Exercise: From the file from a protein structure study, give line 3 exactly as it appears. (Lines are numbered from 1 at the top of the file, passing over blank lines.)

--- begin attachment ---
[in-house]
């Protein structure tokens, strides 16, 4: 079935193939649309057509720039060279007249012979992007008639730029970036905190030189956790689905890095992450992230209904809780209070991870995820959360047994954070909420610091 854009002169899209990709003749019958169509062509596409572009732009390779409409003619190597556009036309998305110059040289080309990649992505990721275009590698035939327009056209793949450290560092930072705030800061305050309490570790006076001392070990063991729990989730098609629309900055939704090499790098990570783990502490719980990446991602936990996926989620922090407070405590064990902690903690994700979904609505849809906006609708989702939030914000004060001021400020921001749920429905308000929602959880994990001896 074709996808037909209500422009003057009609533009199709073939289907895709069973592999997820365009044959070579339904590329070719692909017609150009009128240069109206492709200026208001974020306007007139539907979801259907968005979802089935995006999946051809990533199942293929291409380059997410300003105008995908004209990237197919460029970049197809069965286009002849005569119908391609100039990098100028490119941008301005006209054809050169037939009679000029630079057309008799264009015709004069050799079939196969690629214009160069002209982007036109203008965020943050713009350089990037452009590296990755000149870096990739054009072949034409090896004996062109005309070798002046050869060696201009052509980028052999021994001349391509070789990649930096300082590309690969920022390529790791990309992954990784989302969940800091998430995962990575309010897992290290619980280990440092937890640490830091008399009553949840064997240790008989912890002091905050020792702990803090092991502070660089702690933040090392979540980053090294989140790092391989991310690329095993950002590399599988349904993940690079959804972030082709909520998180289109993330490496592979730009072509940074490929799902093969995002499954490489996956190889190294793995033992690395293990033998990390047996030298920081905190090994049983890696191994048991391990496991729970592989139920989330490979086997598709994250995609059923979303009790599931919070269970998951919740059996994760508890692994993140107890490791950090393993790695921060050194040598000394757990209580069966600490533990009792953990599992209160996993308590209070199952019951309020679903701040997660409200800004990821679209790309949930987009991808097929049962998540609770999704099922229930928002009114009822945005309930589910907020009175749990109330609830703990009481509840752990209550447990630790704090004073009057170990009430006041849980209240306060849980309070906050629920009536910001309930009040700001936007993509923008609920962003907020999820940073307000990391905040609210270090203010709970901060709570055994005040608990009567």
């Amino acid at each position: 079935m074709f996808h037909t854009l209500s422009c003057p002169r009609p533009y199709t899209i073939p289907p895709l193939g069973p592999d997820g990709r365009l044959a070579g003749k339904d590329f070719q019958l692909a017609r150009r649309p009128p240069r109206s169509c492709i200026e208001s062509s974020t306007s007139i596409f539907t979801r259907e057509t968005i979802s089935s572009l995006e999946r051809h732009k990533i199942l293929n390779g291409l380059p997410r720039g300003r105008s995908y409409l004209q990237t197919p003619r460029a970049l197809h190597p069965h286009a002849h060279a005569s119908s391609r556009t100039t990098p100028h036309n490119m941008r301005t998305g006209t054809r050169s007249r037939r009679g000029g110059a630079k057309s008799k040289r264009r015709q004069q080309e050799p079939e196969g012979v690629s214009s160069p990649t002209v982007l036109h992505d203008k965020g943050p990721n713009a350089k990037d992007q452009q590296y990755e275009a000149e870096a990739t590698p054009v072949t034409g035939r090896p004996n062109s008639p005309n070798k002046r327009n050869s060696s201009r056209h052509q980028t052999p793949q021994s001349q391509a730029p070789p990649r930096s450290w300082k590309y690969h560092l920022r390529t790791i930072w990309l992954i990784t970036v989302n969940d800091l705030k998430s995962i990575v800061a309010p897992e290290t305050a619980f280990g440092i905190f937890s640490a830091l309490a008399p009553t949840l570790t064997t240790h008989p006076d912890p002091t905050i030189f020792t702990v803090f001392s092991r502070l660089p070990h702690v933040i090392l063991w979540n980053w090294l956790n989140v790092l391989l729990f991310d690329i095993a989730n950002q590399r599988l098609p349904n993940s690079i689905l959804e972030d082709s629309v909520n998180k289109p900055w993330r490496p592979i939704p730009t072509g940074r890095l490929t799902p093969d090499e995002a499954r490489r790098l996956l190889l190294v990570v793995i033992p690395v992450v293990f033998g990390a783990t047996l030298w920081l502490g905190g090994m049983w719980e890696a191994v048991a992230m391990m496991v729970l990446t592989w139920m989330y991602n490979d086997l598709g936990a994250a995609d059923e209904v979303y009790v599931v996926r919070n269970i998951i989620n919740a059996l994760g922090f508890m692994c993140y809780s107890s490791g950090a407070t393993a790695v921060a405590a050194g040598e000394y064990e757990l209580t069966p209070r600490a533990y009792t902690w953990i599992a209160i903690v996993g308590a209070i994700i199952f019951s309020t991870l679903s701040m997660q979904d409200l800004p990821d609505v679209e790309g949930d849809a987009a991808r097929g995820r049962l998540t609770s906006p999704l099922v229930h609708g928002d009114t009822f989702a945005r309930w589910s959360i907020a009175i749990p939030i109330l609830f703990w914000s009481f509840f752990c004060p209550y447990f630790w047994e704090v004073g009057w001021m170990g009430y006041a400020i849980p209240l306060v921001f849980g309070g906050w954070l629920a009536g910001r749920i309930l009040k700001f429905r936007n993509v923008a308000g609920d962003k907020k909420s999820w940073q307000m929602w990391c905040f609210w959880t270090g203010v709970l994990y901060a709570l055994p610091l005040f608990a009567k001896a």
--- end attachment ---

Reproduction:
């Amino acid at each position: 079935m074709f996808h037909t854009l209500s422009c003057p002169r009609p533009y199709t899209i073939p289907p895709l193939g069973p592999d997820g990709r365009l044959a070579g003749k339904d590329f070719q019958l692909a017609r150009r649309p009128p240069r109206s169509c492709i200026e208001s062509s974020t306007s007139i596409f539907t979801r259907e057509t968005i979802s089935s572009l995006e999946r051809h732009k990533i199942l293929n390779g291409l380059p997410r720039g300003r105008s995908y409409l004209q990237t197919p003619r460029a970049l197809h190597p069965h286009a002849h060279a005569s119908s391609r556009t100039t990098p100028h036309n490119m941008r301005t998305g006209t054809r050169s007249r037939r009679g000029g110059a630079k057309s008799k040289r264009r015709q004069q080309e050799p079939e196969g012979v690629s214009s160069p990649t002209v982007l036109h992505d203008k965020g943050p990721n713009a350089k990037d992007q452009q590296y990755e275009a000149e870096a990739t590698p054009v072949t034409g035939r090896p004996n062109s008639p005309n070798k002046r327009n050869s060696s201009r056209h052509q980028t052999p793949q021994s001349q391509a730029p070789p990649r930096s450290w300082k590309y690969h560092l920022r390529t790791i930072w990309l992954i990784t970036v989302n969940d800091l705030k998430s995962i990575v800061a309010p897992e290290t305050a619980f280990g440092i905190f937890s640490a830091l309490a008399p009553t949840l570790t064997t240790h008989p006076d912890p002091t905050i030189f020792t702990v803090f001392s092991r502070l660089p070990h702690v933040i090392l063991w979540n980053w090294l956790n989140v790092l391989l729990f991310d690329i095993a989730n950002q590399r599988l098609p349904n993940s690079i689905l959804e972030d082709s629309v909520n998180k289109p900055w993330r490496p592979i939704p730009t072509g940074r890095l490929t799902p093969d090499e995002a499954r490489r790098l996956l190889l190294v990570v793995i033992p690395v992450v293990f033998g990390a783990t047996l030298w920081l502490g905190g090994m049983w719980e890696a191994v048991a992230m391990m496991v729970l990446t592989w139920m989330y991602n490979d086997l598709g936990a994250a995609d059923e209904v979303y009790v599931v996926r919070n269970i998951i989620n919740a059996l994760g922090f508890m692994c993140y809780s107890s490791g950090a407070t393993a790695v921060a405590a050194g040598e000394y064990e757990l209580t069966p209070r600490a533990y009792t902690w953990i599992a209160i903690v996993g308590a209070i994700i199952f019951s309020t991870l679903s701040m997660q979904d409200l800004p990821d609505v679209e790309g949930d849809a987009a991808r097929g995820r049962l998540t609770s906006p999704l099922v229930h609708g928002d009114t009822f989702a945005r309930w589910s959360i907020a009175i749990p939030i109330l609830f703990w914000s009481f509840f752990c004060p209550y447990f630790w047994e704090v004073g009057w001021m170990g009430y006041a400020i849980p209240l306060v921001f849980g309070g906050w954070l629920a009536g910001r749920i309930l009040k700001f429905r936007n993509v923008a308000g609920d962003k907020k909420s999820w940073q307000m929602w990391c905040f609210w959880t270090g203010v709970l994990y901060a709570l055994p610091l005040f608990a009567k001896a």